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A Day in the Life of an Internal Medicine Resident on Night Shifts

Doctor team standing in a line.

For a person who hates mornings and switches into night shift without issues, nights are a blessing.

Typical night shifts as a resident on general medicine services start at 6 p.m. to relieve your day team, and finish at 6 a.m., at which point your lovely colleagues return to let you take a break. My “day” on nights begins with a slew of alarms that start at 5 p.m. I stretch, brew my coffee, and if my first round of alarm clocks succeeded, I’ll have enough time to take a lap and check in on my apartment plants. After a quick shower to officially “wake up,” I head to the hospital to sign out my colleagues and begin my night cross-covering and admitting patients.

After the initial busy start with checking in on the sicker patients, familiarizing myself with the list and settling in to my to-do’s, the night becomes a luxury. This is the time where I find myself most connected to building my knowledge base in medicine. Without the important yet incredibly taxing issues of daytime discharge planning and endless Q2 minute Epic pages, I enjoy spending time in each patient’s chart, reading about their disease processes and having time to look up the “why” to a lot of questions I accrue during day shifts. On nights, I can focus on medicine much more without being burdened by the endless number of tasks we as medicine residents have to check off to move a patient’s plan forward.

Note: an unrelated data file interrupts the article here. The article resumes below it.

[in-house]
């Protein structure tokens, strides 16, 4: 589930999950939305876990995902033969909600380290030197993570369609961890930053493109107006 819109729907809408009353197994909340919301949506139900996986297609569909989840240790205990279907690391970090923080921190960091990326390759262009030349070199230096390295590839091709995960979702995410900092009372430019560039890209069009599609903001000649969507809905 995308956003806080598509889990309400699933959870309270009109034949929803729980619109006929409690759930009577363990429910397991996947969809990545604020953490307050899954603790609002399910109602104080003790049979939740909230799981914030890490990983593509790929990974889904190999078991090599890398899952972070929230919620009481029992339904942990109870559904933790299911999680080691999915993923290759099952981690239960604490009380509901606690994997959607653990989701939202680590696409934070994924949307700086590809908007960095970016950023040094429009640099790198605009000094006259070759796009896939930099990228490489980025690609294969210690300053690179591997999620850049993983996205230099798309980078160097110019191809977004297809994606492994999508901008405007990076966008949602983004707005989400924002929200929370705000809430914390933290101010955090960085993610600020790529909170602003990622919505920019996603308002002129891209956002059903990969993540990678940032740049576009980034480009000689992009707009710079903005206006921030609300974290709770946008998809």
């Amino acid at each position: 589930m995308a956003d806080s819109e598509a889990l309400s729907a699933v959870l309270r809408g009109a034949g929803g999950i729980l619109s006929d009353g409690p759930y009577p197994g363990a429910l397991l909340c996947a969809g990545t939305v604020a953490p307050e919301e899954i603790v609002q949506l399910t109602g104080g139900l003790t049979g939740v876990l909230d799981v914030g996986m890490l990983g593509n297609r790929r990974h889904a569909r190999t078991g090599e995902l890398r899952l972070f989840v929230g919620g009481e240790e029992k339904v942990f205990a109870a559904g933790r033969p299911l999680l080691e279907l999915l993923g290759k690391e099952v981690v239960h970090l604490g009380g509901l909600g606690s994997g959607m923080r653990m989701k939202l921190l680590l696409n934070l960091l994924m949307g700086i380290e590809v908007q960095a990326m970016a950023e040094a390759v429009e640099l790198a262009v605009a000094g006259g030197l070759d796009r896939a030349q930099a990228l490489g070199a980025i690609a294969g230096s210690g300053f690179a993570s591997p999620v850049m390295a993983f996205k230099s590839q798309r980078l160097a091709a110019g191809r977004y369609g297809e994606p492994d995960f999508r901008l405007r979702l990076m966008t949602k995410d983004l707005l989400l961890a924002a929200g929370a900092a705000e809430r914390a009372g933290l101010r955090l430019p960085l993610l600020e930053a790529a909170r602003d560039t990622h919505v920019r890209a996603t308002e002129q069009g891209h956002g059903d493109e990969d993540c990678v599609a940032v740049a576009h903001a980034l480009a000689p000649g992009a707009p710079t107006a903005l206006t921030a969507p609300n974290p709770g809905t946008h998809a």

As the night progresses past midnight, in between tucking new admissions away, there is a quiet loneliness. I’ve lost the hullabaloo of a bustling daytime hospital. There’s no communal teaching, noon conference, lunch. I miss the camaraderie of seeing equally busy residents and colleagues speed walking in the hallways. But the beauty of social encounters is not gone on nights. The best part of the night is always social rounding — exploring the medicine services and seeing which colleagues are on for the night, who I can bring some coffee and candy to, feeling the connection with a co-resident who’s “stuck” learning in a quiet hospital overnight, just like me.

I end my night after signing out to my day team. As the hospital’s energy picks up and people come in for work, I leave. I would otherwise never wake up early on my own prerogative, but I get the chance to enjoy a peaceful morning before falling asleep to re-energize myself for another round.

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